cr> OPPOSITION: AFA seeks to expand CDA


Craig A. Johnson

A really reptilian message from those folks who care so much about the 
American "family."

The revised CDA wasn't enough for them.  They want to sterilize
cyberspace, and in the process, may well intellectually and
culturally sterilize their own children.  This is "family values?"
Sounds more like proto-"fascist" values, a la Pat Buchanan and his
"brown shirts," fellow travelers, and "religious right" hangers on.


Date:          Tue, 20 Feb 1996 12:30:25 -0800 (PST)
To:            •••@••.•••
From:          •••@••.••• (--Todd Lappin-->)
Subject:       OPPOSITION: AFA seeks to expand CDA

While I warms my heart to know that the American Family Association
thinks the Communications Decency act is a dud, the following message
demonstrates that the organization does not intend to let the issue

Specifically, they're now seeking to expand the scope of Internet
Service Provider (ISP) liability for "indecent" content. That makes
about as much sense as asking AT&T to censor your telephone
conversations, but regardless... the bottom line is that the American
Family Association is *very* determined to impose its social agenda on
cyberspace through government legislation.

Moreover, at this point it's hardly clear to what extent ISP's are or
are not liable for online content under the CURRENT provisions of the
Communcations Decency Act.  Given this ambiguity, a more stringent
clamp-down would only expand the "chilling effect" on free speech.

Spread the word!

--Todd Lappin-->
Section Editor
WIRED Magazine



WASHINGTON, Feb. 14 /PRNewswire/ -- American Family Association issued
the following: "Less than one week after the Communications Decency
Act was signed into law by President Clinton, it is obvious that the
law, designed to curb computer pornography, is not working and never
will work," said Patrick Trueman, director of American Family
Association governmental affairs.  This fact was made clear by the
action this week of CompuServe, a major access provider to the
Internet, to restore access to pornographic Internet sites it had
recently blocked under pressure from German prosecutors.

Access providers to the Internet have a financial incentive to provide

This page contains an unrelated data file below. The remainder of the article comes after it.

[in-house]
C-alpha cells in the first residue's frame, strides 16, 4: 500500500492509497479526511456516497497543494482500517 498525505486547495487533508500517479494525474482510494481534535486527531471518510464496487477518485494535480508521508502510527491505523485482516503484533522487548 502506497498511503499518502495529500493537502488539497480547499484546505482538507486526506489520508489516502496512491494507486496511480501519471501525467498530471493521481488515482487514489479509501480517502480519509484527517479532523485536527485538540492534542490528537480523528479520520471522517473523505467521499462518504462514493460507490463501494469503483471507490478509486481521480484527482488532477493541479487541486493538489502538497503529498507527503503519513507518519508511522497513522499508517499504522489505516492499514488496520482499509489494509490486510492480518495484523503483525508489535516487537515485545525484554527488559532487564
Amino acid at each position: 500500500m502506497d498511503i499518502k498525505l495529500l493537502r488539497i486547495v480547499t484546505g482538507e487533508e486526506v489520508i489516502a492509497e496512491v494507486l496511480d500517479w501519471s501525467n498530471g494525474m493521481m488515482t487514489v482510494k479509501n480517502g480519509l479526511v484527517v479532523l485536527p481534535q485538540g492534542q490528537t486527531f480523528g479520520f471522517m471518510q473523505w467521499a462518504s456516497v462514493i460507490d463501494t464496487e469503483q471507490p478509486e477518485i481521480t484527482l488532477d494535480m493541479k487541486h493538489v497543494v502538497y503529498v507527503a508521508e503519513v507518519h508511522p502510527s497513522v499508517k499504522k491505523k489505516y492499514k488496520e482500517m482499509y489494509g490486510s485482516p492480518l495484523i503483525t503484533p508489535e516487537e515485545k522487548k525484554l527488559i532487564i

access to pornography and they will not block such sites until they
are under a legalobligation to do so, Trueman said.  The
Communications Decency Act included specific provisions protecting
access providers from criminal liability and until those provisions
are repealed, CDA will be nearly useless, he added.

Trueman wrote to leaders of pro-family groups today urging them to
unite behind a tough anti-pornography measure like that sponsored by
Congressman Henry Hyde.  The Hyde measure, which would have made
anyone liable who knowingly and intentionally provides pornography to
children or obscene pornography to anyone, was defeated in committee
by supporters of CDA. "The reality is CDA does not work and it will
never work.  For its enforcement it relies on a massive number of
prosecutions by the Justice Department of individuals who put illegal
pornography on the Internet while the major distributors and money
makers from the distribution of pornography -- the access providers --
are given a free ride," Trueman said in his letter to pro-family

Trueman urged pro-family leaders to act now to change the law. "There
is no point in waiting months or years.  CompuServe has made that
clear in its recent actions which demonstrate that the law has little,
if any, deterrent effect," Trueman said in his letter.

CONTACT:  Patrick A. Trueman of the American Family Association:



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